Cosmopolitanism and the Anglo-American Folk Revival, 1945-1965
This article offers an interpretive reading of the Anglo-American folk music revival, from its post-war roots to the early 1960s. The nature and development of the revival, it argues, can be illuminated by the multi-faceted concept of cosmopolitanism, a property rarely associated with such expressive forms. Through a study of the relationship between two folk music promoters, American Alan Lomax and Anglo-Scot Ewan MacColl, the article shows how folk, a genre associated with local or national identities, lent itself to trans-national elaboration after World War Two, and why that process in turn fostered tensions within the revival. These tensions, it concludes, transformed folk's cosmopolitanism and marginalized Lomax and MacColl; an appreciation of them throws new light on folk music and on the meaning of Bob Dylan's emergence from the revival in the early 1960s.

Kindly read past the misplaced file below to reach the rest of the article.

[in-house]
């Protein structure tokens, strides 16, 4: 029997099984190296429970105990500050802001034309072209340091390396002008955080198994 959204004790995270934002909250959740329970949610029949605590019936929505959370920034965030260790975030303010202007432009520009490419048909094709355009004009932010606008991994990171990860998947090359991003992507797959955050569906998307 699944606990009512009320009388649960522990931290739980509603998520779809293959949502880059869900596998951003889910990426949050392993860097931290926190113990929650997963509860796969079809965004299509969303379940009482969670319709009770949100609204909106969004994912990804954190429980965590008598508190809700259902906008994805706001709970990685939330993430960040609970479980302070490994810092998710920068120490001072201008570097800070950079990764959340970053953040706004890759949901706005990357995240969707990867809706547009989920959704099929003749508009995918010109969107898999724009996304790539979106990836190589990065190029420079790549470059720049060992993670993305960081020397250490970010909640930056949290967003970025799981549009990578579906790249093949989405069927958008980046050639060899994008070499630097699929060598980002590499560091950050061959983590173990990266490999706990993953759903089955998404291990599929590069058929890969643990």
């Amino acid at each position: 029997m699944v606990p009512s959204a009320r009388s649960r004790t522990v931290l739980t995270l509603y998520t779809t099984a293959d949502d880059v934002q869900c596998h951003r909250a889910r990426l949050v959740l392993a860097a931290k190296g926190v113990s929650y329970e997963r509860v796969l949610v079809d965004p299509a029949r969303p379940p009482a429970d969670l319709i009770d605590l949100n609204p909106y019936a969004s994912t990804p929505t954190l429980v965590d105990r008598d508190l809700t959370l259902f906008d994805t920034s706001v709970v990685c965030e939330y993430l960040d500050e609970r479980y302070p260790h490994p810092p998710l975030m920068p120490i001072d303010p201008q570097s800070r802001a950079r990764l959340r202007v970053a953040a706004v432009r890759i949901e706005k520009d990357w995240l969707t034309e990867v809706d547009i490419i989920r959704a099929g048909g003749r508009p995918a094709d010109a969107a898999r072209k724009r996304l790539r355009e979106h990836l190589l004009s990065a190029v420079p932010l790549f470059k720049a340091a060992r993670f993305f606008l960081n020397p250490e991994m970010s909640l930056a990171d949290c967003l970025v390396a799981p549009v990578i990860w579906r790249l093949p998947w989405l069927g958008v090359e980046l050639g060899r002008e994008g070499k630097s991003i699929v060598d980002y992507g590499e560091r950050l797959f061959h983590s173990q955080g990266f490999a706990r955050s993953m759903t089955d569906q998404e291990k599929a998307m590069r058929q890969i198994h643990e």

European Journal of American Culture, 2010, Vol 29, Issue 1, p. 35-52
folk music revival; cosmopolitanism; Anglo-American; Alan Lomax; Ewan MacColl; Bob Dylan